Pharmaceutical Society of Great Britain v. Boots Cash Chemists [1953] 1 QB 401, Court of Appeal

Section 18(1) of the Pharmacy and Poisons Act, 1933 provided that:

‘it shall not be lawful—(a) for a person to sell any poison included in Part I of the Poisons List, unless—(i) he is an authorized seller of poisons; and (ii) the sale is effected on premises duly registered under Part I of this Act; and (iii) the sale is effected by, or under the supervision of, a registered pharmacist.’

The plaintiffs brought an action against the defendants in which they alleged that the defend[1]ants had infringed section 18(1)(a)(iii) of the Act on the basis that the sale of poisons in the defendants’ self-service store was not effected by, nor did it take place under the supervision of, a registered pharmacist. The pharmacist was not present at the cash desk. He was stationed close to the poisons section and in view of the cash desks and he was authorized by the defendants to prevent the sale of any drug (although customers were not aware of the fact that he was so authorized). On 13 April 1951 two customers purchased medicines which fell within the scope of the Act and the issue for the court was whether or not these sales were effected by or under the supervision of a registered pharmacist. The Court of Appeal, affirming the decision of Lord Chief Justice Goddard, concluded that they had been so effected.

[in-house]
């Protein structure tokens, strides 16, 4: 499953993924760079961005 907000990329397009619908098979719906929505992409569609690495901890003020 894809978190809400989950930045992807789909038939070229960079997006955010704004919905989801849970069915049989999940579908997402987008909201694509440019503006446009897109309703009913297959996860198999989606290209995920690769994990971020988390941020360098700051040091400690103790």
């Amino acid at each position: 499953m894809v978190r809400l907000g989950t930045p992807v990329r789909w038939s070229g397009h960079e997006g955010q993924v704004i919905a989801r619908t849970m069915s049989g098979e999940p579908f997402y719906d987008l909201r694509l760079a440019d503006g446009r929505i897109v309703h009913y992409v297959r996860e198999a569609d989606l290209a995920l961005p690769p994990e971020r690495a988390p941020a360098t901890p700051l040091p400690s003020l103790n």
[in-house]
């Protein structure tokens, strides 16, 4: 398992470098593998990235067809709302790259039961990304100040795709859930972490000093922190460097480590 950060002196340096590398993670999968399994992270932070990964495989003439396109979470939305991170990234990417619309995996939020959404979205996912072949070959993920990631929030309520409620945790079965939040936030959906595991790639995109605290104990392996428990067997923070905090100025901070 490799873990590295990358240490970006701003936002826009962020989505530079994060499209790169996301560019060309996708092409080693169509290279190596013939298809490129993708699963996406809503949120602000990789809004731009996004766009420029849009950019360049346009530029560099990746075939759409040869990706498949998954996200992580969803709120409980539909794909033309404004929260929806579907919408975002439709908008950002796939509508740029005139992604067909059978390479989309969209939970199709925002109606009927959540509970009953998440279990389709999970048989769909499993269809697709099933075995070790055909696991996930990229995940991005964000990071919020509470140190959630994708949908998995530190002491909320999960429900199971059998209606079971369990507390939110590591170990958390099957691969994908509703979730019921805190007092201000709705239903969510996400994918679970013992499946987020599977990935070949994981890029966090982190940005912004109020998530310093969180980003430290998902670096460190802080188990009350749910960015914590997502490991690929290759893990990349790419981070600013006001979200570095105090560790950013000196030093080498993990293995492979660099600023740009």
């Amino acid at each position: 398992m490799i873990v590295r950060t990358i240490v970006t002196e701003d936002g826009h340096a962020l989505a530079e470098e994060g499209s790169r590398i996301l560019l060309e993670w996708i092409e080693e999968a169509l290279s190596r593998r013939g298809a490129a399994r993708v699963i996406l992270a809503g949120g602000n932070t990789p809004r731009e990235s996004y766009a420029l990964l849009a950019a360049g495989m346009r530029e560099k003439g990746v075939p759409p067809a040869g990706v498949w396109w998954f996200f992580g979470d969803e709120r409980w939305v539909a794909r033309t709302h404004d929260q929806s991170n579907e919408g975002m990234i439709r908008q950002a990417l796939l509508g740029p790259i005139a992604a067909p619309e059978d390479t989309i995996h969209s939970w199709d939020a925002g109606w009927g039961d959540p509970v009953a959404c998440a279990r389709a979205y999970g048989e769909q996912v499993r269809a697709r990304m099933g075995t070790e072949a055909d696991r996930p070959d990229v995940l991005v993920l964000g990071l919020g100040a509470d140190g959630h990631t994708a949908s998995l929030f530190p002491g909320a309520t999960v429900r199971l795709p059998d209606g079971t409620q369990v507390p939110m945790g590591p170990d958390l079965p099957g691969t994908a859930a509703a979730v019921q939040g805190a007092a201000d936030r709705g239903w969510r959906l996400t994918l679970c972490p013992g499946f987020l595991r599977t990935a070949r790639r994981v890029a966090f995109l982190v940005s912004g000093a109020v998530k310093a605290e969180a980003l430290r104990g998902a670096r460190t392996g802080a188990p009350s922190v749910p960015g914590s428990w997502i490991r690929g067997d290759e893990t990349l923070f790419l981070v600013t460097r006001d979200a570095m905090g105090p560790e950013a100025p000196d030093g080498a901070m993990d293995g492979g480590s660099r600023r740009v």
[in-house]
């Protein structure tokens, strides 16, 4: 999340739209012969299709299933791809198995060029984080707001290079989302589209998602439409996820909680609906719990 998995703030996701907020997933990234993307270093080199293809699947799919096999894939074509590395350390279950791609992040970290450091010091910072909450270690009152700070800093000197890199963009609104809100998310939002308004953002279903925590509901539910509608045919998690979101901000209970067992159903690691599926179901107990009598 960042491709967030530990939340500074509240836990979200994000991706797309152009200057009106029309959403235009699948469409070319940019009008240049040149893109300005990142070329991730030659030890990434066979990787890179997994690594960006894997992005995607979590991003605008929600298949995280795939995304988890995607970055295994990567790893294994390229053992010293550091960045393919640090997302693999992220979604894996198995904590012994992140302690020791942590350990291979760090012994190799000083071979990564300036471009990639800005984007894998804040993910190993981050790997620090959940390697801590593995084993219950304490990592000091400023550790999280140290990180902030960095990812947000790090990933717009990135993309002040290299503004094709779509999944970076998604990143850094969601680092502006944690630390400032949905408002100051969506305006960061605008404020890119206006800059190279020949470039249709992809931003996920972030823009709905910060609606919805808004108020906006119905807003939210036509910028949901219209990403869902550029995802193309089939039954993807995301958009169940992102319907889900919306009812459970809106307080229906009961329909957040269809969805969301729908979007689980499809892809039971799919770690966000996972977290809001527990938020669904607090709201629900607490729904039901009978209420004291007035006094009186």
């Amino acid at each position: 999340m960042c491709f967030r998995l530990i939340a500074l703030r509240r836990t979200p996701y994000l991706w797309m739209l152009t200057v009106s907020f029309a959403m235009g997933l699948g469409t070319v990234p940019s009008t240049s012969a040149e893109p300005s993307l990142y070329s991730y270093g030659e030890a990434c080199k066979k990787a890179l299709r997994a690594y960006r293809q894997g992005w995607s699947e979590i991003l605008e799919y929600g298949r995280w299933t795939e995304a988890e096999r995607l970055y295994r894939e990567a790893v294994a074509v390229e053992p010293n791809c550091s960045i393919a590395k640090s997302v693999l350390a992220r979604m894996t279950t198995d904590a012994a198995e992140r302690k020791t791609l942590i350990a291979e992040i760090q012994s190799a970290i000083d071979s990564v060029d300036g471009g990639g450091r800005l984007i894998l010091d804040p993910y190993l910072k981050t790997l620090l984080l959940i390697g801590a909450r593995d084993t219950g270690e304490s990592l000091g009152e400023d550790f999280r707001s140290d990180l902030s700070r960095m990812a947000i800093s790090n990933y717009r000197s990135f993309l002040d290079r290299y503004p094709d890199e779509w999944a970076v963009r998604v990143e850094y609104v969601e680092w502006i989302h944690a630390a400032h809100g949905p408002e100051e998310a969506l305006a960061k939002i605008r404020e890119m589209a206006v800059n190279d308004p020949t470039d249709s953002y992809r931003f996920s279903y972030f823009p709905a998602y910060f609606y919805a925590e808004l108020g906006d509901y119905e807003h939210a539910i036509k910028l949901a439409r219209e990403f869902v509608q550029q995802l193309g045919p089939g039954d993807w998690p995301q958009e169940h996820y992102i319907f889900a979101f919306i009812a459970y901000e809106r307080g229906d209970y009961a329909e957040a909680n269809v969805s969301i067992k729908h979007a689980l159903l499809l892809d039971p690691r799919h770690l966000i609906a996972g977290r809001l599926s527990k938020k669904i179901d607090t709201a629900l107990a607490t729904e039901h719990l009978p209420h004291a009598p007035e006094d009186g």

Somervell LJ

This is an appeal from a decision of the Lord Chief Justice on an agreed statement of facts, raising a question under section 18(1)(a)(iii) of the Pharmacy and Poisons Act, 1933. The plaintiffs are the Pharmaceutical Society, incorporated by Royal charter. One of their duties is to take all reasonable steps to enforce the provisions of the Act. The provision in question is contained in section 18.

[His Lordship read the section and stated the facts, and continued]